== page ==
We hear a lot about how drinking and driving is illegal and dangerous, but what about drugged driving? As a motorist, you may be confused about the laws. Can you get in trouble for taking prescription drugs before driving? What about marijuana, since it is legal for medicinal purposes in New York?
Drugs and alcohol both cause impairment, and driving while impaired is illegal in New York and the other 49 states. This is true even in states where marijuana use is legal. However, marijuana use while driving is on the rise.
Alcohol and marijuana behave in the same way. Both are considered depressants that slow down the nervous system. They impact judgment and slow down reaction times, making car accidents more likely to occur. Prescription drugs often cause drowsiness and dizziness, which can also be dangerous. Stimulants such as methamphetamine and cocaine tend to cause reckless behavior while driving.
Drugged Driving is Dangerous
There are myths that marijuana is not a dangerous drug. While it may not lead to death like heroin, cocaine, and opioids, it can lead to impairment. In fact, marijuana users are more likely to be involved in a car crash than drivers who do not use the drug. Studies show that cognitive functions and motor skills are negatively affected by marijuana use. Marijuana users also experience difficulty concentrating and multitasking, which are important skills for drivers.
Opioid use while driving is also dangerous. Opioid users experience impaired judgment as well as drowsiness. The risk of being involved in a car accident is doubled for opioid users.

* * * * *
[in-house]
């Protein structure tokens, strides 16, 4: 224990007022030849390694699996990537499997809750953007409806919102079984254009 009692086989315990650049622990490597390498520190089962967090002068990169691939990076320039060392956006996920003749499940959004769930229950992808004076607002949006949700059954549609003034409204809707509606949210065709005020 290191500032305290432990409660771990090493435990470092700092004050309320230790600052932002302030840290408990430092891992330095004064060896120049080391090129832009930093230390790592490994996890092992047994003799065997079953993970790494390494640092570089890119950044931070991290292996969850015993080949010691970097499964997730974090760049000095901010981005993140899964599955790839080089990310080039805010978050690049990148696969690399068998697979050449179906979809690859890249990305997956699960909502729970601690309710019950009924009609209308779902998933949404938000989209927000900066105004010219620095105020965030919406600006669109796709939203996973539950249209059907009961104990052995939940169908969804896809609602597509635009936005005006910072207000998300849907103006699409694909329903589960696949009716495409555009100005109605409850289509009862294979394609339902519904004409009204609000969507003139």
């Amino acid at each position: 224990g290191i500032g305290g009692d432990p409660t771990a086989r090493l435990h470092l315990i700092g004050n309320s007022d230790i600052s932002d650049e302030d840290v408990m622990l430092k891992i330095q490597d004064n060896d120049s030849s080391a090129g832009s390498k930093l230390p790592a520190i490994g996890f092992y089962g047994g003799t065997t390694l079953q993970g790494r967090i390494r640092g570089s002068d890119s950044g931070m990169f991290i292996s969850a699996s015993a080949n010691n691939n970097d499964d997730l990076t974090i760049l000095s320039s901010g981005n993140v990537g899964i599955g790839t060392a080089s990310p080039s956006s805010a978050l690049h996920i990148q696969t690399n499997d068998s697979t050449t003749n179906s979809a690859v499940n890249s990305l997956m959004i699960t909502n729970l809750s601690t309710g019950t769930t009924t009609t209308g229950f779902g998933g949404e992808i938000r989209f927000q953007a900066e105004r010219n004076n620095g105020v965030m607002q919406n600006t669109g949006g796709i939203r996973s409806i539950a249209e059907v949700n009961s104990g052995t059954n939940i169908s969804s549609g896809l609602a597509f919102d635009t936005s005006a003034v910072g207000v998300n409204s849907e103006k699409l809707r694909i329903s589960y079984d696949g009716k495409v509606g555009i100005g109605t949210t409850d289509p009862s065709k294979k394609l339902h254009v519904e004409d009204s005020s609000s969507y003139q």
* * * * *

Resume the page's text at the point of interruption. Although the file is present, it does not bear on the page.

New York Laws
In New York, a person can be charged with driving while ability impaired (DWAI) if they engage in drugged driving. A person must actually be impaired by the drugs in order to be arrested. Presence of drugs in one’s system is not enough for an arrest.
Under New York law, impairment is defined as the inability to operate a vehicle as a “reasonable and prudent” driver. It is possible to be charged with drugged driving without actually driving. A person can be arrested simply by starting the engine of the car. The car does not have to be in motion in order for police to make an arrest.
As a result, impairment can be subjective. Unlike alcohol, there is no instrument or process to gauge one’s levels of intoxication. If a police officer sees a driver run a stop sign, drive recklessly, or slur their words, that could be enough to justify an arrest and drugged driving charge. Law enforcement may also order a driver to submit to urine, blood, or saliva testing, and drivers must consent under the law.
Get Hurt? Get Gary!
Drugs and alcohol have the same effects on drivers. A person who chooses to drive after using marijuana and other drugs can cause serious accidents.
If you or a loved one was a victim, seek help from the Falkowitz Law Firm. We will fight for you every step of the way and hold the drugged driver liable for their actions. To schedule a free consultation, call 844-GET-GARY.
Gary P. Falkowitz is the Managing Partner and Founding Attorney of the Falkowitz Law Firm PLLC‚ one of the premiere personal injury law firms in New York. Gary received his J.D., in 2005 from St. John’s University School of Law and served as an Assistant District Attorney with the Kings County District Attorney’s Office.